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Johnny Cash
American V: A Hundred Highways
American/ Lost Highway Records

September 12 will always be a day of mourning and remembrance for me, ever since it became the day that John R. Cash left this world to join June Carter Cash in heaven. Over the past three years, I have grown to be more in awe of Johnny's music, music that I was raised on and have loved for more than thirty years… which makes me a youngster compared to some of his fans. This year, we had new music from Johnny to add to the pile of reasons to miss one of the greatest musical spirits this world has ever known.

American V: A Hundred Highways is a collection of the last recordings that John was working on with Rick Rubin prior to his passing on. Rubin's liner notes in the record speak volumes about the way that Johnny touched people's lives, both through his music, and, for those fortunate enough to know the man, through his everyday life. The songs on this record are a continuation of the last few recordings that Johnny released - they are tender prayers of a heart that knows it is not long for the world - songs that deal mainly with death and the situations that surround the passing of a loved one. And while some of the tracks are soft, and you can hear Johnny's failing health and his longing to see June plainly, there are also tracks that are as strong as anything the man ever recorded. "Help Me" starts the album off with the strongest of sentiments that came straight from Johnny's heart: "Oh Lord, help me to walk another mile, just one more mile/ I'm tired of walking all alone/ Lord, help me to smile another smile, just one more smile/ Don't think I can do things on my own…" You can hear the loneliness in the man's voice as he struggles to live in this world without his love. If the album ended here, it would still be a perfect last word from Johnny, and one well worth the wait.

Johnny's take on the traditional folk tune "God's Gonna Cut You Down" is full of a fierce brimstone, beseeching the masses to pay heed to the call from the Master before it is too late. Johnny gives the world one last train song with "Like The 309", but this time, the train isn't simply an escape from prison or a reason to cry because it's taken someone away, this time the train is taking the body to its resting place so that the soul can go on. The track is fairly dark, but filled with a strange joy and hope, and Johnny's voice is resplendent and playful as it mischievously moves among the bluesy, acoustic slide guitars. Johnny gives a somber tone to the Gordon Lightfoot classic "If You Could Read My Mind". This is one of Lightfoot's very best, but presented here in Johnny's failing tremoloed voice, the song attains an almost mystical level, truly haunting in its own right. Springsteen's "Further On Up The Road" continues the dark vein, but Johnny seems filled with a stronger resolve about the outcome of death and what may come after. "On The Evening Train" was written by Hank Williams - incredibly, I don't recall ever having heard him play it - and is a fitful prayer about saying goodbye to those we love, and finding a way to deal with the loss. The song is perhaps Johnny's last way of saying to his friends and family that he'll see them again, when they join him up home.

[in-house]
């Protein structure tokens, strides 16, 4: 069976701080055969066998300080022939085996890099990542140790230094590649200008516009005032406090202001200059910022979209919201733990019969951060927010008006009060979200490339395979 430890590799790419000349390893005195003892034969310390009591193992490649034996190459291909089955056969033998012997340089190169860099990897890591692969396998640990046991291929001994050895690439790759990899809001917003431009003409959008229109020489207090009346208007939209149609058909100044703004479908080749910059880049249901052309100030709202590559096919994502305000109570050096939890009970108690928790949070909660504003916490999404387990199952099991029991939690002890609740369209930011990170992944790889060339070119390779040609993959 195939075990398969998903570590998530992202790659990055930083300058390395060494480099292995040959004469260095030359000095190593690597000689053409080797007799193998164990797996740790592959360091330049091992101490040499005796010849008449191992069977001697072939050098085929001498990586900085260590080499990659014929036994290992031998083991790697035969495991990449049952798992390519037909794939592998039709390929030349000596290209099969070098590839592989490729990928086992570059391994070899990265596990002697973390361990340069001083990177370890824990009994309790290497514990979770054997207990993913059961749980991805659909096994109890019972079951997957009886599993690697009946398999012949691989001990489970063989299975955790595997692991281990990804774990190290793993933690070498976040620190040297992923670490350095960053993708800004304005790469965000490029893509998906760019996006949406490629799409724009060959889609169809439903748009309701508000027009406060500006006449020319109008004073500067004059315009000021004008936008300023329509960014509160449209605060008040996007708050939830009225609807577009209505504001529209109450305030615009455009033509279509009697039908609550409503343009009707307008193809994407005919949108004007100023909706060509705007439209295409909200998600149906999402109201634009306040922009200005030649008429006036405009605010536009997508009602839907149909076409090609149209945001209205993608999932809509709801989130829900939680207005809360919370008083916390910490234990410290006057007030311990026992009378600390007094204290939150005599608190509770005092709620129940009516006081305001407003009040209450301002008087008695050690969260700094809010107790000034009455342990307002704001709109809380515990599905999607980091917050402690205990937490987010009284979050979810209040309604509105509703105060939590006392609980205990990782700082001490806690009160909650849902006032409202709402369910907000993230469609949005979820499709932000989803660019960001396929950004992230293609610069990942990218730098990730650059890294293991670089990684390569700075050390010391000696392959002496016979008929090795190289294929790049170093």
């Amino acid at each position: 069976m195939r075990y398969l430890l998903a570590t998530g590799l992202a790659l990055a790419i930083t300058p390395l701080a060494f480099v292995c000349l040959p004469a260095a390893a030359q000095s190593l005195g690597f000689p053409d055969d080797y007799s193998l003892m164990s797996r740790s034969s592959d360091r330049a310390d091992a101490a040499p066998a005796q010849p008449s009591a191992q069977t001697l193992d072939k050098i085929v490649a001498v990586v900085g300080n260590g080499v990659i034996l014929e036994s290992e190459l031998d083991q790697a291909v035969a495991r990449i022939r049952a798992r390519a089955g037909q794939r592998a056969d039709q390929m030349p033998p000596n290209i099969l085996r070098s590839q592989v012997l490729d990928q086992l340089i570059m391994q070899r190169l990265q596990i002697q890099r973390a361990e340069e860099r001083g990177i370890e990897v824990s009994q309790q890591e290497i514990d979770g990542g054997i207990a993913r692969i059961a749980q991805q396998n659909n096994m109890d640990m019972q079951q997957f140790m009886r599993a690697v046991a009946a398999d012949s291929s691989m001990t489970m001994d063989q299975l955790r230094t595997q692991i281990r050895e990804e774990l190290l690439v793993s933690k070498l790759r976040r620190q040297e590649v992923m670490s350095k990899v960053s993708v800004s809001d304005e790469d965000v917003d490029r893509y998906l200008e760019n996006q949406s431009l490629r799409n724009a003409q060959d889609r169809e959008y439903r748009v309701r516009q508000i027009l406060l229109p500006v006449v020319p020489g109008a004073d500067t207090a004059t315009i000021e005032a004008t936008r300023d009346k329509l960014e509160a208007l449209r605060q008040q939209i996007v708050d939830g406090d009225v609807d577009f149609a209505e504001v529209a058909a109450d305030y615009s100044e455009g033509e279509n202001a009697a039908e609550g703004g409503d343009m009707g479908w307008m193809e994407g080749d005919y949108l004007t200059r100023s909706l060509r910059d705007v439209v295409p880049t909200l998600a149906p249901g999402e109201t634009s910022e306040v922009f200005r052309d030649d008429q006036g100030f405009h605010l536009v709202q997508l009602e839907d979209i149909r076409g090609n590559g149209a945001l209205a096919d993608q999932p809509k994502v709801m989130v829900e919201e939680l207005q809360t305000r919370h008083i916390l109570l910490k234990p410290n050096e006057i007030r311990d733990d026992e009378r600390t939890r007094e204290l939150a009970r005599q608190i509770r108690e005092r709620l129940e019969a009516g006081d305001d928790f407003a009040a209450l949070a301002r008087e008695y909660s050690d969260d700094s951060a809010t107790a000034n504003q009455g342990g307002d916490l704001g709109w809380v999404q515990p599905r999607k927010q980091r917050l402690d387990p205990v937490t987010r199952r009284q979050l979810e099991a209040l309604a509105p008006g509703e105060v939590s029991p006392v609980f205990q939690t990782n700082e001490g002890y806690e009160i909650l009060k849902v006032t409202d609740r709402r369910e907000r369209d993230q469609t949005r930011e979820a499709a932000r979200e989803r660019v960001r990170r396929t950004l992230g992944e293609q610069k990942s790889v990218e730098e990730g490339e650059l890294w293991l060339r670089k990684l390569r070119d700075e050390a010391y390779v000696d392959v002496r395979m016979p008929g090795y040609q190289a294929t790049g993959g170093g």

Johnny's "I Came To Believe" is a departing statement about being true to oneself, and ultimately to a higher power that can take pain and confusion away. The version of Rod McKuen's "Love's Been Good To Me" is playful in its sincerity, while Don Gibson's "A Legend In My Time" is filled with a regret befitting the lyrical content. Hugh Moffatt's "Rose Of My Heart" is the perfect love song in the voice of Johnny, the track is tender and peaceful. Ian Tyson's classic "Four Strong Winds" as sung by Johnny has a certain softness to it that belies the strong sentiments it contains, but is here implacable and filled a strange lonely power. The old spiritual "I'm Free From The Chain Gang Now" is perhaps the most fitting way to end this last recording from John… as it is a beautifully rich recording of an amazing song, but you can hear it in Johnny's voice… he's free from this world know, and in a happy place once more.

While this new collection of songs haunts me, it seems that it was just the exact kind of therapy that John needed to make his departure a little bit easier. There are many points on the album that the listener can empathize with John, knowing he's working through things for his own coming journey, as much as he is trying to let us all know that all will be well without him here. But we should find our loves and our truths and hold on to them as he did. Johnny was a passionate and fierce man, and I miss him everyday. But I thank him for leaving this last bit of music to help tie things up.

God bless you, John. I hope June and you are very happy.

-Embo Blake

Track Listing:
1. Help Me
2. God's Gonna Cut You Down
3. Like The 309 (the last song Johnny wrote & recorded)
4. If You Could Read My Mind
5. Further On Up the Road
6. The Evening Train
7. I Came To Believe
8. Love's Been Good To Me
9. A Legend In My Time
10. Rose Of My Heart
11. Four Strong Winds
12. I'm Free From The Chain Gang Now

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